Identify Your Firm’s Purpose and Engage Employees - dummies

Identify Your Firm’s Purpose and Engage Employees

By Bob Kelleher

When you think about whether your workforce is engaged with your company’s purpose, and why they should be, ask yourself if they are even aware of that purpose. Go to your company’s website, and try to find out why it’s in business. Not what you do, make, or sell — but why.

Most companies know what they do, make, or sell. But they struggle when they try to define their reason for being — their “why” — even though being able to do so makes business sense. In his book, Good to Great: Why Some Companies Make the Leap . . . And Others Don’t (HarperBusiness), author Jim Collins notes that companies that focus on purpose outperform their peer group by a factor of six. You read that right: They do six times better than their peers.

Despite this, most companies struggle when it comes to identifying their why. Indeed, very few companies are able to identify a purpose that resonates with their employees both intellectually and emotionally. Why?

Well, for starters, identifying an organization’s why is often difficult. Sure, identifying the purpose of a charity for the homeless is easy. Most likely, it’s something along the lines of “providing jobs for the homeless” or “providing shelter to those in need.” But not every firm’s purpose, or mission, is so readily understood or so easily articulated.

Real world examples of firms with purpose

Take Raytheon, a large global defense company. It’s easy to identify what Raytheon does, makes, and sells. But its reason for being? Its purpose, mission, or why? Identifying that is a bit more difficult. Even so, Raytheon’s Patriot missile division has crystalized its purpose. As one employee puts it, “We protect those who protect us.”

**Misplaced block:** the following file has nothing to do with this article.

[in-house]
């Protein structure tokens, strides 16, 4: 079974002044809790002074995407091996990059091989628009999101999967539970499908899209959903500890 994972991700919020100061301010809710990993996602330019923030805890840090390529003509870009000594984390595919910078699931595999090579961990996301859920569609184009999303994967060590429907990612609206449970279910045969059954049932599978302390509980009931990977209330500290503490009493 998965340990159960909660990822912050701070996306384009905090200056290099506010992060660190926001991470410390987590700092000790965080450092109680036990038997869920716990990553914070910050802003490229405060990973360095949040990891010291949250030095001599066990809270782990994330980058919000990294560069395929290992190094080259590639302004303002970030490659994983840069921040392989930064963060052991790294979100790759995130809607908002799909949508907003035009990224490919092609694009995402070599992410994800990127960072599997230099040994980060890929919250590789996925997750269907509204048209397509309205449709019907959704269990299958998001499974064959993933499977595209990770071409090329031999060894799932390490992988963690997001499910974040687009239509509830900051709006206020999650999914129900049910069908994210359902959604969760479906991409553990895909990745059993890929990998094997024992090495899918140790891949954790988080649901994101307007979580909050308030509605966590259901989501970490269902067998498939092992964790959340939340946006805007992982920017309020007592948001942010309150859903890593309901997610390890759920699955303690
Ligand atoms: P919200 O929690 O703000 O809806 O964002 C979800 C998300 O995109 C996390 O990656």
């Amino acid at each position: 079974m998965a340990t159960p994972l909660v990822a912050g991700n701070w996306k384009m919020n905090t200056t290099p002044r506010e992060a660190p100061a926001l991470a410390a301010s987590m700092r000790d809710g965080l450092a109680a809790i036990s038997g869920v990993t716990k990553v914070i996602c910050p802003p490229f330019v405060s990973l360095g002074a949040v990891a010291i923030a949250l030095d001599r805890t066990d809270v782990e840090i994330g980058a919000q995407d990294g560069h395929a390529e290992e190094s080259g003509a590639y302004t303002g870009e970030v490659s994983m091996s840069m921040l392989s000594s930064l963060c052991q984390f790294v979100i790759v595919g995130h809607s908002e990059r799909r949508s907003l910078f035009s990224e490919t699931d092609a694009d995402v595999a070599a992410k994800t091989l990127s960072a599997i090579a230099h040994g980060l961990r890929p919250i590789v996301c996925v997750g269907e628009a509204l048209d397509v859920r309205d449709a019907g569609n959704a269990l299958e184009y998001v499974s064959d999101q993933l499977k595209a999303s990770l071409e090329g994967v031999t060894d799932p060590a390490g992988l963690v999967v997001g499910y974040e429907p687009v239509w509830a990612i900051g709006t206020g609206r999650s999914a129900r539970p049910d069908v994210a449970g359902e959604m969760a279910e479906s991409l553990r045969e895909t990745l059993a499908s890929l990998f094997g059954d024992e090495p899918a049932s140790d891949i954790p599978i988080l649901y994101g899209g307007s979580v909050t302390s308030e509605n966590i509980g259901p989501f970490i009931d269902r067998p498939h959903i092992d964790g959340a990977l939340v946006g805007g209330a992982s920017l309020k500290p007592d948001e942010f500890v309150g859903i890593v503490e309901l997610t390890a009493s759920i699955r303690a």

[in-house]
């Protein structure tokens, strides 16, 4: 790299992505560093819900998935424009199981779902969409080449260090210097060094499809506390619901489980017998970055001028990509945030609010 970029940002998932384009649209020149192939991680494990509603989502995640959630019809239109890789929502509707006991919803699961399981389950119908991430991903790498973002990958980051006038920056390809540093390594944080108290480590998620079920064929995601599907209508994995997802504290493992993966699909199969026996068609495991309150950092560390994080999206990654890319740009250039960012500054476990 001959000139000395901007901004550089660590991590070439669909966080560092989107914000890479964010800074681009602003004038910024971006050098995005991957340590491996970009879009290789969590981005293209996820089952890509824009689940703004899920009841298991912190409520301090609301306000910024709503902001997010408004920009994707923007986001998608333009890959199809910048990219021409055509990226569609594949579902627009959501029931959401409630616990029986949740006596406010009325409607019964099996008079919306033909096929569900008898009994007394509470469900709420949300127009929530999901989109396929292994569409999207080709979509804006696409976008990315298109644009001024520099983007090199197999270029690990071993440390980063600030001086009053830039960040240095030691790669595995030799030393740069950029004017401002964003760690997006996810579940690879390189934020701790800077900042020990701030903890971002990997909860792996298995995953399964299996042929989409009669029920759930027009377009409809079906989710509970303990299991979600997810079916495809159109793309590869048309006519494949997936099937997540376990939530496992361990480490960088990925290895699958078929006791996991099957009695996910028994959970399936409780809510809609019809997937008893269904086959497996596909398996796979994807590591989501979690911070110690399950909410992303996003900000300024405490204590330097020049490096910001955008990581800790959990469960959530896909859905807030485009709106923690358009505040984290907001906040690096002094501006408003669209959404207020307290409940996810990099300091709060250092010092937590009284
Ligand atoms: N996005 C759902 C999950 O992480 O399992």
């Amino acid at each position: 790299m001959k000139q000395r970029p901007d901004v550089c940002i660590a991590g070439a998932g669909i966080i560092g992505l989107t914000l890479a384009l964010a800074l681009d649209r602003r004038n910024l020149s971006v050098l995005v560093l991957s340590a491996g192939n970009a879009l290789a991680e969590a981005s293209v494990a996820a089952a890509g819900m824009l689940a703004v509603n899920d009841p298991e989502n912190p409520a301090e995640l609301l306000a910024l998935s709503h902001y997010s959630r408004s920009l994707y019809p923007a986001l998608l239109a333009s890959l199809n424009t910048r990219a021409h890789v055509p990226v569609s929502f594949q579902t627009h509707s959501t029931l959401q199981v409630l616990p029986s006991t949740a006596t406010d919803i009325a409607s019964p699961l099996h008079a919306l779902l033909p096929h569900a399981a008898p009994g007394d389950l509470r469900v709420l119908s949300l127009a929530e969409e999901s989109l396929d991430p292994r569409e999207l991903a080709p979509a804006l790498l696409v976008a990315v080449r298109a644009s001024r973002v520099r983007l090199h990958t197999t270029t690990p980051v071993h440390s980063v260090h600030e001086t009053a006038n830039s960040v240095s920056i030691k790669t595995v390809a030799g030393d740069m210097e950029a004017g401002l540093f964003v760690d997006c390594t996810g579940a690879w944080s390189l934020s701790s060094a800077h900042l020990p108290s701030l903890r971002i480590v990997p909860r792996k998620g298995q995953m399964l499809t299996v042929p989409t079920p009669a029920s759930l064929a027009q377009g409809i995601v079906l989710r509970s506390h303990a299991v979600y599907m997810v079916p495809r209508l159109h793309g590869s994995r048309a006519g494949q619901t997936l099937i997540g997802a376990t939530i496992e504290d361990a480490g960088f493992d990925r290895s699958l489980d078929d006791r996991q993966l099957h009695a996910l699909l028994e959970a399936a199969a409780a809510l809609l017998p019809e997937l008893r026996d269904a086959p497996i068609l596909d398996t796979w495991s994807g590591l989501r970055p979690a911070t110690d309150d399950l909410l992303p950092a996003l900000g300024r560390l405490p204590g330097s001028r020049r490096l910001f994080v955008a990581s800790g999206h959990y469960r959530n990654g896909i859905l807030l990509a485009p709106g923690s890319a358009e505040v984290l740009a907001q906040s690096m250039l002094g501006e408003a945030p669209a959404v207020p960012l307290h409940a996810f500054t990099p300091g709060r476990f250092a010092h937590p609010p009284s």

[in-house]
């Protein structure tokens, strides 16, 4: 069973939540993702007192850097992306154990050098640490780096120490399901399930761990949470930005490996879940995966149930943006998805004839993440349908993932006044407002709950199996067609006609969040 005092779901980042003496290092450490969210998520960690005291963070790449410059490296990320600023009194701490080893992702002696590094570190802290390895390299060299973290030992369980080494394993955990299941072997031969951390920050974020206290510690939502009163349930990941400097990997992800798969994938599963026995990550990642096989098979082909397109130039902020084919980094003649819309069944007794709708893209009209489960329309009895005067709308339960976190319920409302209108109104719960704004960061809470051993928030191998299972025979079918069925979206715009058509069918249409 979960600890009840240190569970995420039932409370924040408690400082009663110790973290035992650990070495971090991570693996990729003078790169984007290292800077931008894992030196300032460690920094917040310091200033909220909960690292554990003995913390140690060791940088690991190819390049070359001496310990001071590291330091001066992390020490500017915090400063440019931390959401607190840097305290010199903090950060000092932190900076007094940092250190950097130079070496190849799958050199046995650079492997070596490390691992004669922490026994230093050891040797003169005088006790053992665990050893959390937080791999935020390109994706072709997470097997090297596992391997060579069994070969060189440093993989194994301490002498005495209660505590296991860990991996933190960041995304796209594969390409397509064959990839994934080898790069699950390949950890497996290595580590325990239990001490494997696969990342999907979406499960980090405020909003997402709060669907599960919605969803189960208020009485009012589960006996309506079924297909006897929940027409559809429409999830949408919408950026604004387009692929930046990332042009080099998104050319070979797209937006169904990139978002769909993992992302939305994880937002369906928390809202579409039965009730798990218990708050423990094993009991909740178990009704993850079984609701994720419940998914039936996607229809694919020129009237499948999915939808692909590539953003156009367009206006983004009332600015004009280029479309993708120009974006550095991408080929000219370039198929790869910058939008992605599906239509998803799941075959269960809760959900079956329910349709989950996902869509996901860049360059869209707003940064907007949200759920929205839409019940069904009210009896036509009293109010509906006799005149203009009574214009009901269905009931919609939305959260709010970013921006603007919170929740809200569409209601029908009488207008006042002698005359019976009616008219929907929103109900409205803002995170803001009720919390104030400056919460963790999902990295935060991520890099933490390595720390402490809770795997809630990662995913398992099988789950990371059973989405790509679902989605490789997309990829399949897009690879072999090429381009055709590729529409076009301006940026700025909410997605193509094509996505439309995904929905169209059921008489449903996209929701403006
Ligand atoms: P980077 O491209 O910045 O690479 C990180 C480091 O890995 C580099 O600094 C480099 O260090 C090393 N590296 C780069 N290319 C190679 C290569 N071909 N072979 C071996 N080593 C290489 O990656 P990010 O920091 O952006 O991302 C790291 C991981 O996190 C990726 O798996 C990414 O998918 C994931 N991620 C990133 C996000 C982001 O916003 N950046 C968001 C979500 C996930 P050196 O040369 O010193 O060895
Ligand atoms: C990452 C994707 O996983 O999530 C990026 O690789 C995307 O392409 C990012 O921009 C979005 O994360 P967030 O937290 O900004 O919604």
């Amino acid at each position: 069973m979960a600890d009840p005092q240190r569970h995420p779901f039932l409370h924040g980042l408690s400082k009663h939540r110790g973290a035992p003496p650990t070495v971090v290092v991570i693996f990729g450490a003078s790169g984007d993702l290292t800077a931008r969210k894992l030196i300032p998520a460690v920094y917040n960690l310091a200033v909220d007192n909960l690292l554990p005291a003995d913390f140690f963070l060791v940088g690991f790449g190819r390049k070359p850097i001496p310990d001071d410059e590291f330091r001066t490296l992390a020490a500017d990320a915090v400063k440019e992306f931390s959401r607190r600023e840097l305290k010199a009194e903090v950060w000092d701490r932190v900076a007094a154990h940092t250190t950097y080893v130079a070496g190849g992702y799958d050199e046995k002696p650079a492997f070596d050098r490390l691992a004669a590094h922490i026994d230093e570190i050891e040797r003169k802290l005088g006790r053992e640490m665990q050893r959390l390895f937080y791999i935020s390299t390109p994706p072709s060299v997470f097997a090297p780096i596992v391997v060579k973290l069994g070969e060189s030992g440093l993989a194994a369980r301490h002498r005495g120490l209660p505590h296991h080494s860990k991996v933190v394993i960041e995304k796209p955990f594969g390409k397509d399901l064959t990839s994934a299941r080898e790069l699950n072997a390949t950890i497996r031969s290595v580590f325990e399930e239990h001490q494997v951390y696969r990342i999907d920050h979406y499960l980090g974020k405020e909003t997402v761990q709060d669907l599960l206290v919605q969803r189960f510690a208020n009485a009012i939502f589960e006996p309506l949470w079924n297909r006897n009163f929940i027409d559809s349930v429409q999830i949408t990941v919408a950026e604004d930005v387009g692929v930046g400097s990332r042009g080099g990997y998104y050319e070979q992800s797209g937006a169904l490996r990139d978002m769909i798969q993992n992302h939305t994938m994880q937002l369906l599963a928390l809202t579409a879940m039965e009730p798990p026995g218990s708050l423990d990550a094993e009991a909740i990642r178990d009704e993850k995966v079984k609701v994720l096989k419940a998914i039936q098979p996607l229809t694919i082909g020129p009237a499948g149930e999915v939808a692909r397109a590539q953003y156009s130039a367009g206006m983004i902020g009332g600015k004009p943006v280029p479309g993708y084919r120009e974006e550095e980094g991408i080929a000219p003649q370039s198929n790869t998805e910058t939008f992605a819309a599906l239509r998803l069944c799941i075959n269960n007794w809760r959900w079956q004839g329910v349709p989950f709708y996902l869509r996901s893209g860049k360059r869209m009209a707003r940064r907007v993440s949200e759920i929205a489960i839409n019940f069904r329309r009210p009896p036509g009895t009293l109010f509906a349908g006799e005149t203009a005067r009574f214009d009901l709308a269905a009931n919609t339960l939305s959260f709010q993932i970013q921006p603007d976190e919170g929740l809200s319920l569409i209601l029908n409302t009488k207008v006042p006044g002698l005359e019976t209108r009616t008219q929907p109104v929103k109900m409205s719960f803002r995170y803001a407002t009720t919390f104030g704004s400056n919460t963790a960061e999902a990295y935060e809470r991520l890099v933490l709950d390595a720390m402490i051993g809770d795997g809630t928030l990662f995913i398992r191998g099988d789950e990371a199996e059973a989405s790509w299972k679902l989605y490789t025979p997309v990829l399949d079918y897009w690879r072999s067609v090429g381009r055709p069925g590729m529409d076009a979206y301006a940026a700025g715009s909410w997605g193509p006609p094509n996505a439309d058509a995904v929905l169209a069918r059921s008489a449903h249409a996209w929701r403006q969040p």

Here are a few examples of other firms that have identified their purpose:

  • 3M: “Our purpose is to solve unsolved problems innovatively.”

  • Merck: “Our purpose is to preserve and improve human life.”

  • Disney: “Our purpose is to make people happy.”

  • Mary Kay Cosmetics: “To inspire women to transform their lives, and in doing so, help other women transform their lives.” (Note that Mary Kay Cosmetics refers to its purpose as its “dream.”)

  • The Coca-Cola Company: “To refresh the world, inspire moments of optimism and happiness, create value, and make a difference.”

Unfortunately, the very people who most need to understand a company’s purpose — CEOs, COOs, CFOs, managing directors, and other key executives — are often the last to grasp its importance. These left-brain types typically spend their time worrying about numbers rather than “soft” issues like purpose and values.

Ensuring that these stakeholders understand and appreciate your firm’s purpose is critical. Otherwise, you’ll likely be unable to build a line of sight around your purpose.

How to define your company’s purpose

Need help pinpointing your organization’s purpose? Try following these steps:

  1. Send out a quick survey to a sampling of employees from all representative groups, including generations, tenure, background, levels, culture, and departments.

    You can build the survey using SurveyMonkey. It’s free!

    Ask the following questions:

    • Why do we exist as an organization?

    • In 100 years, what do we want to be remembered for?

    • How are we different from our competitors?

    • What is the one thing we do as an organization that everyone admires?

    • What inspires you about working here?

  2. Assemble a “Purpose” task team to evaluate the answers to these questions, with the goal of developing two or three draft purpose statements.

    This team should include owners, key leaders, and a cross-sectional group of high performers.

  3. Distribute the top purpose statements to all employees for further input and perhaps to vote for the statement that resonates the most.

  4. Have the company leadership select the best purpose statement using the input provided and begin the communication and branding outreach.

Organizations that build their culture on purpose, and that hire people with the behaviors and traits that match their culture, understand that employees are more likely to give if there is a bigger purpose worth rallying behind.

This purpose is key to getting your employees to contribute above and beyond what’s expected of them (in other words, apply discretionary effort), which can be a competitive advantage. Having a purpose is like magic dust for organizations.